Richard II (DNB00)
RICHARD II (1367–1400), ‘of Bordeaux,’ king of England, was younger son of Edward, prince of Wales (‘The Black Prince’) [q. v.], and Joan, widow of Thomas Holland, earl of Kent, ‘the Fair Maid of Kent’ [q. v.] He was born in the abbey of St. Andrew at Bordeaux on 6 Jan. 1367, and was baptised in the cathedral three days later by the archbishop. James, titular king of Majorca, acted as his chief sponsor, and this, coupled with the possible presence of Peter the Cruel, and his birth on Twelfth day, no doubt gave rise to the story of the three kings presenting gifts to him (Thorn, col. 2142). The tragic close of his life added further legend, as that he was ‘born without a skin and nourished in the skins of goats,’ and that he was no son of the ‘Black Prince,’ but of a French canon. His nurse, Mundina Danos ‘of Aquitaine,’ received a pension in 1378. Richard was taken to England in January 1371, shortly after the death of his elder brother Edward (1364–1371), and before he was six figured as nominal regent of the realm during the last French expedition of Edward III and his sons. The Black Prince's death in his father's lifetime (8 June 1376) introduced a contingency so novel and unprovided for that his titles did not descend to his son, and his next surviving brother, John of Gaunt, duke of Lancaster [q. v.], the real ruler of England during the Black Prince's illness and Edward III's senility, was generally credited with a disposition to dispute his nephew's claim to the crown. John contented himself, however, with attempting to secure the position of future heir-presumptive against the Earl of March by a proposal to bar succession through females. The commons insisted on having Richard brought into parliament (25 June) ‘that they might see and honour him as the very heir-apparent.’ On their petition he was created (20 Nov.) Prince of Wales, Duke of Cornwall, and Earl of Chester, and opened the parliament of 27 Jan. 1377 on behalf of his grandfather. His mother had charge of him.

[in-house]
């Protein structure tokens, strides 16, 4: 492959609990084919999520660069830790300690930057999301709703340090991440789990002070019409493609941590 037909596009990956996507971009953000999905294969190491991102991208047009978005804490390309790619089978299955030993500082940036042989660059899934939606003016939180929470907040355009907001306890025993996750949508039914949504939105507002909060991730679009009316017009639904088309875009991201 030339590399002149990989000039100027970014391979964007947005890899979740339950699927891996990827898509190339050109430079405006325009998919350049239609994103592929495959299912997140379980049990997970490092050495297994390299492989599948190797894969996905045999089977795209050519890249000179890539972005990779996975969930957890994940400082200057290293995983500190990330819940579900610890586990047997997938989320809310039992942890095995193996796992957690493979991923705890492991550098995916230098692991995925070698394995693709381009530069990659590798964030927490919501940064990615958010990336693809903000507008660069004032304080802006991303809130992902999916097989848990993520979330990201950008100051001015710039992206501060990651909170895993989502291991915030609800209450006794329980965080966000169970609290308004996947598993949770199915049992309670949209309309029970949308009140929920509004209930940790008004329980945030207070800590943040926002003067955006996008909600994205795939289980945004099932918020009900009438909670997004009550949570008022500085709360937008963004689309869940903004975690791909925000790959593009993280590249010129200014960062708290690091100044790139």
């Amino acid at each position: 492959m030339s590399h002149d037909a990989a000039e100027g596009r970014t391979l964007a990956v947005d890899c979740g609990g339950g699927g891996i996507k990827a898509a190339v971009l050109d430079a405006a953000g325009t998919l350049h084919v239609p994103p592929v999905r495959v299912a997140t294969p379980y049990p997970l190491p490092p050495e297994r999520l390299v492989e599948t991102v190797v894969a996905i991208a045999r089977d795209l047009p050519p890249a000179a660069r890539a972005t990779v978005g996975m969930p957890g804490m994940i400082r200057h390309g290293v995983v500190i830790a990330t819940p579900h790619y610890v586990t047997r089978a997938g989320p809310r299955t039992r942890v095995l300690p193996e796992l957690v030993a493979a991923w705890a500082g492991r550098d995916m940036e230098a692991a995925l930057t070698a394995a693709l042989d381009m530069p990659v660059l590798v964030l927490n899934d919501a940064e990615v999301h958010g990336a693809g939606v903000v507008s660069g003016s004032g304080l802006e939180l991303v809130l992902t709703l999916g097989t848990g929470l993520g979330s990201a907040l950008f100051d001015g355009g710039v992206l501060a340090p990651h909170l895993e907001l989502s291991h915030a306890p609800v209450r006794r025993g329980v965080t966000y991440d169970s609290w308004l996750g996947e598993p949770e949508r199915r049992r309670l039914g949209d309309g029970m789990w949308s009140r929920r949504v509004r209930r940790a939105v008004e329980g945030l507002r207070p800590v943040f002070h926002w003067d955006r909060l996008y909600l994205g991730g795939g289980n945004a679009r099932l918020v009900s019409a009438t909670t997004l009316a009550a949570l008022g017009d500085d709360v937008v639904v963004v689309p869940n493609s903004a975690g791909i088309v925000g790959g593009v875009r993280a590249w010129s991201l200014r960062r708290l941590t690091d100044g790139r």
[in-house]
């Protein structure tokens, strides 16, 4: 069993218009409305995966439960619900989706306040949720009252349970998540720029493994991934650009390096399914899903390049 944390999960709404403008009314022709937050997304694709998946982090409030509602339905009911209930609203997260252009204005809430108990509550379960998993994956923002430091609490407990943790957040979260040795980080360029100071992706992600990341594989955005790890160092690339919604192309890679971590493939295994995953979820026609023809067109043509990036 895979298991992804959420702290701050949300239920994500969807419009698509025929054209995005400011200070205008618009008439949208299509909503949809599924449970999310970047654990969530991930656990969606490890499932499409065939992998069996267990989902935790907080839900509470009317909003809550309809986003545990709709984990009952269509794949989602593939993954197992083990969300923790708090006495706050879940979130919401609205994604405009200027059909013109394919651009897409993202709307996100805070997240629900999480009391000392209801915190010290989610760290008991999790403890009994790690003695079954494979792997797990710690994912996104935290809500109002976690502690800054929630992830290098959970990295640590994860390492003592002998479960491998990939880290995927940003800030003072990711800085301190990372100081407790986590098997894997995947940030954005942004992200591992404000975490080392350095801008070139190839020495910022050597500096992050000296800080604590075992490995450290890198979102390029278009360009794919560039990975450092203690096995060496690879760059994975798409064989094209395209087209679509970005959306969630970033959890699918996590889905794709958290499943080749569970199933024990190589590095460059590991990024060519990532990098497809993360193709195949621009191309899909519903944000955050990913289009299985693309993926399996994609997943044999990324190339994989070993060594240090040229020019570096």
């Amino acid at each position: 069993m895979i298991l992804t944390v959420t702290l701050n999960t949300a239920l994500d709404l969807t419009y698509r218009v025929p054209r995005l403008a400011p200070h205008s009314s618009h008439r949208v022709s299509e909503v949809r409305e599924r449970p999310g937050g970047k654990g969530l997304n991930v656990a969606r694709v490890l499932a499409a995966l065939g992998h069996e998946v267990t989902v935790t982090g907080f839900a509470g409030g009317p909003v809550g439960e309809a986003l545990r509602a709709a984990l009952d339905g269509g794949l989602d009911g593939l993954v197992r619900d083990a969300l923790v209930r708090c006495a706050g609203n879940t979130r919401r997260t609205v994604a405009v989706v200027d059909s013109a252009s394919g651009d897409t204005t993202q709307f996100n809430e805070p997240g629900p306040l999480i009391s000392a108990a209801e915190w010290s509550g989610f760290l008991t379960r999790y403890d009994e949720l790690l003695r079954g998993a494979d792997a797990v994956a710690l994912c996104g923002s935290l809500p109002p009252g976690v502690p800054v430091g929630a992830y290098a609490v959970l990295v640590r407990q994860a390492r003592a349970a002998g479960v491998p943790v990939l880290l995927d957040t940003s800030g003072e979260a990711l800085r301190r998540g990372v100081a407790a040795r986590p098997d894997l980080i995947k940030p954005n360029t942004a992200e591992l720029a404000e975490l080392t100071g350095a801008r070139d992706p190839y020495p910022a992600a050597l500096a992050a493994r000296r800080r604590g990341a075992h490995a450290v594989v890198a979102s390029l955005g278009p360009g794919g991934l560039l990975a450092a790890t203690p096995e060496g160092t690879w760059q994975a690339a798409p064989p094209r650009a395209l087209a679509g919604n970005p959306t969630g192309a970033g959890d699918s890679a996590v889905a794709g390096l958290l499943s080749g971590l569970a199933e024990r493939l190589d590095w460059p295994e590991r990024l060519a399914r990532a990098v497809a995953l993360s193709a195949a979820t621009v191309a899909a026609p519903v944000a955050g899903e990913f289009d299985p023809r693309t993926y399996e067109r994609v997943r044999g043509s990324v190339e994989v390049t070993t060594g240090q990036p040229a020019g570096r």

Richard's education had been entrusted by his father to two old companions of his campaigns, Sir Guichard d'Angle and Sir Simon Burley [q. v.], both knights of the Garter. At the feast of St. George in April 1377 he was himself admitted into the order. Despite his tender years, Lancaster proposed to take him on an expedition into France, but the plan was frustrated by King Edward's death on 21 June 1377 and Richard's accession.